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Salvoverse Sketches

Dgynn versus demonic Sepul
Happy Halloween!



The Dude

Perhaps best known for his co-creation, Nexus, Steve Rude is a modern legend of comic art.

Clearly influenced by Jack Kirby, if one knows more of the Dude's influences, others become clear. From Andrew Loomis, come the foundations of figure construction and illustrative thinking. From Alex Toth's animation period comes character, settings and vehicular designs. Why, there are even touches of Dr Seuss, in many of the aliens and landscapes (again, mixed with animated Toth).

That he blends them so well is why he's "The Dude" (among other reasons).

Typically, when illustrating, everything is depicted through the use of light and shadow. However, Rude's masterful use of the 'decorative method', adds variety and uniqueness to his art. Usually seen in Nexus, the use of patterns on clothing, silhouetted body parts, lightened or darkened hair - shapes - are used in the starkest of a design or "decorative", sense.

Rude's paintings resemble the illustrative styles of Loomis.

From his early painted covers of Nexus, to his more recent, the magnitude of the work involved is reflected in the volume of sketch and study he maintains. Numerous sketchbooks contain mini works of art, sketches resembling figure-drawings from Andrew Loomis' books, studies of Kirby's explosive, bold design or doodles of Toth-esque creatures and people. Through constant drawing, his art is perfected, but, ever the perfectionist - he's never quite satisfied. The mark of a master.


Salvoverse Sketches

The Dgynn


Mark Schultz

Xenozoic Tales - known to most as Cadilacs and Dinosaurs, a series that is sorely missed.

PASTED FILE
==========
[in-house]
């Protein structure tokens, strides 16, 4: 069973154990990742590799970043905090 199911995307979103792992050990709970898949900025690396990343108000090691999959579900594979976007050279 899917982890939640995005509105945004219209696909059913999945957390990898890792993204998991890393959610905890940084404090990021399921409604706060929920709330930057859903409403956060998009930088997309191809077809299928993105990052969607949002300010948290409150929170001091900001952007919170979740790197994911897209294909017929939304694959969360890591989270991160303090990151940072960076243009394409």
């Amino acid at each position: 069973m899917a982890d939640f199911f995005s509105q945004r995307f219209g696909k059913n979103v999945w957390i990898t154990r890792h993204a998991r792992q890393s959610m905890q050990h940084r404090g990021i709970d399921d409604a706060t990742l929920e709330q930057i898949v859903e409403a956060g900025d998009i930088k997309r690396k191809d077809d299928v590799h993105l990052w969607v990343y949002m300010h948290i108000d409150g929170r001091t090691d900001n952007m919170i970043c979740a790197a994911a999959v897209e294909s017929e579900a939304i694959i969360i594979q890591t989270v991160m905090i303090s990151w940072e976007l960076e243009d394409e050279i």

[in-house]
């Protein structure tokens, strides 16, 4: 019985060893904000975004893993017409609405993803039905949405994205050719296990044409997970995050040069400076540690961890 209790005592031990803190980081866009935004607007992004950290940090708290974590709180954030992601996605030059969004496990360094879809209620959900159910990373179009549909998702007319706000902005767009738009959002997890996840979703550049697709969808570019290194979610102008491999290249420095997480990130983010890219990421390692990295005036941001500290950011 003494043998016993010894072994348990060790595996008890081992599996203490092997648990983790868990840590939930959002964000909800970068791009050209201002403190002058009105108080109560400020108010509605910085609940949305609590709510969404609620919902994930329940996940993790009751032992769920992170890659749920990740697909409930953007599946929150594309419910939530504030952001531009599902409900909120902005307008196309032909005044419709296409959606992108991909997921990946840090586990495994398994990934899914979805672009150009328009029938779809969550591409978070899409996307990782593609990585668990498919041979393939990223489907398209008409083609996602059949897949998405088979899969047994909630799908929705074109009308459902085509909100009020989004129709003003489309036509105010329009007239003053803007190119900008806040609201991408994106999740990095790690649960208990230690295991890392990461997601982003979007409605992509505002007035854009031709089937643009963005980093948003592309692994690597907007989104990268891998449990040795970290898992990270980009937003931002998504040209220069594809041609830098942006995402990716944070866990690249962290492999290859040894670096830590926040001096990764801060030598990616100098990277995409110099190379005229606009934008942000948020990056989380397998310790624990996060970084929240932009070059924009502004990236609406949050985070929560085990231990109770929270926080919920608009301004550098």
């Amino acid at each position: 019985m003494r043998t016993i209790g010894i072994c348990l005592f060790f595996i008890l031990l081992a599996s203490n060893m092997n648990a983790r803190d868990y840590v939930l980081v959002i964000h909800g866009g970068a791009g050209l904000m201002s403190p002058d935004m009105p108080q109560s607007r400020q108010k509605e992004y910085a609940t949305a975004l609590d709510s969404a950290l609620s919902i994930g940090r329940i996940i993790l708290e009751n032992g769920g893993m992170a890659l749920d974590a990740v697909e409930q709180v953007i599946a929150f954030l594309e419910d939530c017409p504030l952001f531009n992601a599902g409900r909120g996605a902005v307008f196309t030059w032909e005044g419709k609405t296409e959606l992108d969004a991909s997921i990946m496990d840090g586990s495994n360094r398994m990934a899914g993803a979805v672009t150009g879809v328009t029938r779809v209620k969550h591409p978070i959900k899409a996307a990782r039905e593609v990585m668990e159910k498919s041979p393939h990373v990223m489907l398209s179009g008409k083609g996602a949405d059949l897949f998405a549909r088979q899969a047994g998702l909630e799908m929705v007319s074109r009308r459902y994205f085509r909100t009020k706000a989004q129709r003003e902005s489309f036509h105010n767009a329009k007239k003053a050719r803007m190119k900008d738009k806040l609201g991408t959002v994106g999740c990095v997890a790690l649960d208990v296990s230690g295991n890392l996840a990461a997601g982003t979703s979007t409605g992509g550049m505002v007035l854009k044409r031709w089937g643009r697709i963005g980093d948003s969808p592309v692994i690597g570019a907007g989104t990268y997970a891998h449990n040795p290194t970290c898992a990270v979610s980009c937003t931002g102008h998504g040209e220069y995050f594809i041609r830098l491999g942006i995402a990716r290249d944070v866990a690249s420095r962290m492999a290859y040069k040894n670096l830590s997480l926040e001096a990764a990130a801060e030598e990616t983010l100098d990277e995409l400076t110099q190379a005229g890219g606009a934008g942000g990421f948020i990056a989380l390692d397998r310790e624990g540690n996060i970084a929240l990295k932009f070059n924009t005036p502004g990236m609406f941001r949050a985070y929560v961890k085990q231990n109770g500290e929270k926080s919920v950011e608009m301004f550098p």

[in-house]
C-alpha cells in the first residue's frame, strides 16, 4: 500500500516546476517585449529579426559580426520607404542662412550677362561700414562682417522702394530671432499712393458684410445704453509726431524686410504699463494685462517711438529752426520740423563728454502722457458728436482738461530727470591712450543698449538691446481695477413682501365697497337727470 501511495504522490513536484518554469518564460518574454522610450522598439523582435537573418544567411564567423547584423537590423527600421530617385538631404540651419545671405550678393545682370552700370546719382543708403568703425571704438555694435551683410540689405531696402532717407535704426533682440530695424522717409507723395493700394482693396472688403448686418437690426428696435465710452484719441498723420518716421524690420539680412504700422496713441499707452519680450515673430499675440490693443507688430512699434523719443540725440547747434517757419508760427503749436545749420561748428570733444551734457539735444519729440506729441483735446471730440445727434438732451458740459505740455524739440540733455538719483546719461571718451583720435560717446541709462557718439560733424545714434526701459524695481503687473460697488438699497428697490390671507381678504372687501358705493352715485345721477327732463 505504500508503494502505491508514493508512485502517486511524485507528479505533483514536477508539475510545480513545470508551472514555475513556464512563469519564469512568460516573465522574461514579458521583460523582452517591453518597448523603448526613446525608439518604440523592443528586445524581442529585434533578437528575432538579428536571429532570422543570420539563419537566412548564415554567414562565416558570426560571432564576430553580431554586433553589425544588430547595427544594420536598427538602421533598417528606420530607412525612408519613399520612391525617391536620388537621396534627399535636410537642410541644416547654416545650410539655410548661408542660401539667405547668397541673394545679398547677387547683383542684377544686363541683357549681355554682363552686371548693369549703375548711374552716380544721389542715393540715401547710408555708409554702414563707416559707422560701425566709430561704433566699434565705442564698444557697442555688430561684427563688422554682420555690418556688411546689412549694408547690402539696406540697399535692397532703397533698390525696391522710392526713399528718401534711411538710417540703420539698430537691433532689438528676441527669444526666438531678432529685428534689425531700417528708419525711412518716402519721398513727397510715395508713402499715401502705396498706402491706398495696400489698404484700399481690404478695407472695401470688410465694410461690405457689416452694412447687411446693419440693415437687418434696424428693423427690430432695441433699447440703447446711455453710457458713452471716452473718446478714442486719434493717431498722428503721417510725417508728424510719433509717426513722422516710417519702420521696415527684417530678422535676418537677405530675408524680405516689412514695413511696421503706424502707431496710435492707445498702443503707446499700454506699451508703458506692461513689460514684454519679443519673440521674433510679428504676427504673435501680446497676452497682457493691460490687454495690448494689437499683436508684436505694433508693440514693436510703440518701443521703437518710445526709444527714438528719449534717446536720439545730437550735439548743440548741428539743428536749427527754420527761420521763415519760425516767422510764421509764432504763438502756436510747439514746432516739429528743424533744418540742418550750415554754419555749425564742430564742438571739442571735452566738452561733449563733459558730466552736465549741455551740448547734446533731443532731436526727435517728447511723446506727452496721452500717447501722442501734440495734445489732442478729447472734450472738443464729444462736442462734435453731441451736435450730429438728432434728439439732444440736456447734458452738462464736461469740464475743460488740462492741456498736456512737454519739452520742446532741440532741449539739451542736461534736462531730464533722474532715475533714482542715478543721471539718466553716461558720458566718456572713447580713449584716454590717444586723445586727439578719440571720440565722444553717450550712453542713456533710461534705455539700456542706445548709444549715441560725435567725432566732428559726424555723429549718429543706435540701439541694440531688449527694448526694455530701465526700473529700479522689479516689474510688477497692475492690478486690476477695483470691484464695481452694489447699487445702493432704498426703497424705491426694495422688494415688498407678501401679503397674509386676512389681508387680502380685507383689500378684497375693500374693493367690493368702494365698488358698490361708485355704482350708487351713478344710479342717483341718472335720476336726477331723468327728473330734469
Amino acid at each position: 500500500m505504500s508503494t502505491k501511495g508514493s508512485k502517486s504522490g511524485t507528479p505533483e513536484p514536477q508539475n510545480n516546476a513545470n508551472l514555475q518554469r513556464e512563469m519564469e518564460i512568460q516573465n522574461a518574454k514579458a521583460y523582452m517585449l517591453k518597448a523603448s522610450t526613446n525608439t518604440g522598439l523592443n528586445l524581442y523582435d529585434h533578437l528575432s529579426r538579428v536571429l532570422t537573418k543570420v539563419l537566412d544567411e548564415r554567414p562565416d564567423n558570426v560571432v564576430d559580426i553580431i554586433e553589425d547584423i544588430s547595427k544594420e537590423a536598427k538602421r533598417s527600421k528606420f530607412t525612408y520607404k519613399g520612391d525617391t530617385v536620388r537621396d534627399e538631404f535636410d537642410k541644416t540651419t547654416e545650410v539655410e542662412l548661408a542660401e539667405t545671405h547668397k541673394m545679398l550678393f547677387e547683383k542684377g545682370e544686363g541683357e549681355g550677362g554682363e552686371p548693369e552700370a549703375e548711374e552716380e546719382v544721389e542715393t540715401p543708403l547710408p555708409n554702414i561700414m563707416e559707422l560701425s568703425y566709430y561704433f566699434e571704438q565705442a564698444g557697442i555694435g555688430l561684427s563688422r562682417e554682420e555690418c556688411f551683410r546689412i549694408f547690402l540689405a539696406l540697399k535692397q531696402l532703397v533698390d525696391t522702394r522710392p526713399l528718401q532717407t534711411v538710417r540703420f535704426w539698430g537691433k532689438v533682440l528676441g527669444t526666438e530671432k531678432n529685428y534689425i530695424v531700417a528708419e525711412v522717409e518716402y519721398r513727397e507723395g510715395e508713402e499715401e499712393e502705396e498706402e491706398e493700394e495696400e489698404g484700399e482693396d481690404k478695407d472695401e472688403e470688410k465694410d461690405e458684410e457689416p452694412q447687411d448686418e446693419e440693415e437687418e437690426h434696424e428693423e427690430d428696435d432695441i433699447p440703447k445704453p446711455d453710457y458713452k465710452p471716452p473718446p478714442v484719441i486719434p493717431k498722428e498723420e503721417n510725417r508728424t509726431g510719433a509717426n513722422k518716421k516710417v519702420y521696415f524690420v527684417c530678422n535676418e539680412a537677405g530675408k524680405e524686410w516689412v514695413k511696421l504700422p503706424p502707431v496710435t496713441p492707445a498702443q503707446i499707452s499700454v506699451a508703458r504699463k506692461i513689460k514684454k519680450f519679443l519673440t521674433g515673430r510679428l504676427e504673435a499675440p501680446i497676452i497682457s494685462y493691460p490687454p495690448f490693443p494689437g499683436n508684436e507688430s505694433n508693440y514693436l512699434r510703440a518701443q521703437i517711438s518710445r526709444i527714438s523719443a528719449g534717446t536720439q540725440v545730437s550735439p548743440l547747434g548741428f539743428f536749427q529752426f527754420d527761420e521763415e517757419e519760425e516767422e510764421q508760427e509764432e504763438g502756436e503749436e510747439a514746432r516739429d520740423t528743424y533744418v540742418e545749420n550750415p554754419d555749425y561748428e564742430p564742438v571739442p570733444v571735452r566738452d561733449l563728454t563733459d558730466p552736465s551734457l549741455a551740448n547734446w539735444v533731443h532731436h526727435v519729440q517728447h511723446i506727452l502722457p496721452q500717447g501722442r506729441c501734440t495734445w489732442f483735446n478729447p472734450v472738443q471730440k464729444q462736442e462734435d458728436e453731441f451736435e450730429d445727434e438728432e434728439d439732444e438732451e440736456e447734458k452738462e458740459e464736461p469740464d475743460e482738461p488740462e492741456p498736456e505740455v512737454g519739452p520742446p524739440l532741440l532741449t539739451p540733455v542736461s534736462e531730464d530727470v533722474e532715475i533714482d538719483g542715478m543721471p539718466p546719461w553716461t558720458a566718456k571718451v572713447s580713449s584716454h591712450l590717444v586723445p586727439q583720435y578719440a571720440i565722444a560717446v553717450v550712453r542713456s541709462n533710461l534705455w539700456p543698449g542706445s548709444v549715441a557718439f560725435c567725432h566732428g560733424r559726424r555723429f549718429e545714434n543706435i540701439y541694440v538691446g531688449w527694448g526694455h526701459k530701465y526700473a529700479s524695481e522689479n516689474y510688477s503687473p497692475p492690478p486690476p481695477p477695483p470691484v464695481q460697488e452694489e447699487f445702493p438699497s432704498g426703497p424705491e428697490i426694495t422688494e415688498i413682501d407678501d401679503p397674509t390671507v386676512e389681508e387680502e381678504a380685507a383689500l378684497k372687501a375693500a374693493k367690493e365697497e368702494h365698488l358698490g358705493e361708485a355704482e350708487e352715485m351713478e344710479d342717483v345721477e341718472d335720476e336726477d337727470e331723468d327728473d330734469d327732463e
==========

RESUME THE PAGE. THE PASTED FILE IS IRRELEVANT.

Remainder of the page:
Schultz's art arrived fully formed, in the pages of Death Rattle, and then evolved and further improved over the course of 14 issues of this creator-owned series. A mix of the greats - a little Frank Frazetta, some Wally Wood, a healthy dose of Al Williamson, Xenozoic tales was like EC comics' Weird Tales returned, with a continuing cast.

How Schultz arrived at this mastery was not miraculous, but it is unusual. To draw so well, in all manner of definition, composition, storytelling and pacing (and writing!), so early, is unusual. True he worked long, the skill did not suddenly occur, but to look at the early issues, any issue, it was like he was channeling Wood, Frazetta, Krenkel and Williamson.

In a black and white medium, Schultz made the best use of pen and ink, with only the sparse use of tones where needed. Tone in placing greys was often unnecessary due to his fine handling of hatching and similar techniques more common to the late 19th century pen and ink masters, than to comics.

What some may have come to know as Cadilacs and Dinosaurs from the cartoon or Topps adaptations, is really not to be compared to Schultz. Besides Stout's work - an influence on him, the interpretations where not like Mark's work.

Schultz's art in Xenozoic Tales was intentionally black and white - not "open for color". His spotting of blacks and use of lighting and rendering techniques made the work unique in the monthly comic industry of the time. It was also a schedule he could not realistically continue. Such beautiful work, meticulously crafted, took time.

The last issue released was as strong as all those before it and hopefully, his plans to return will be realized.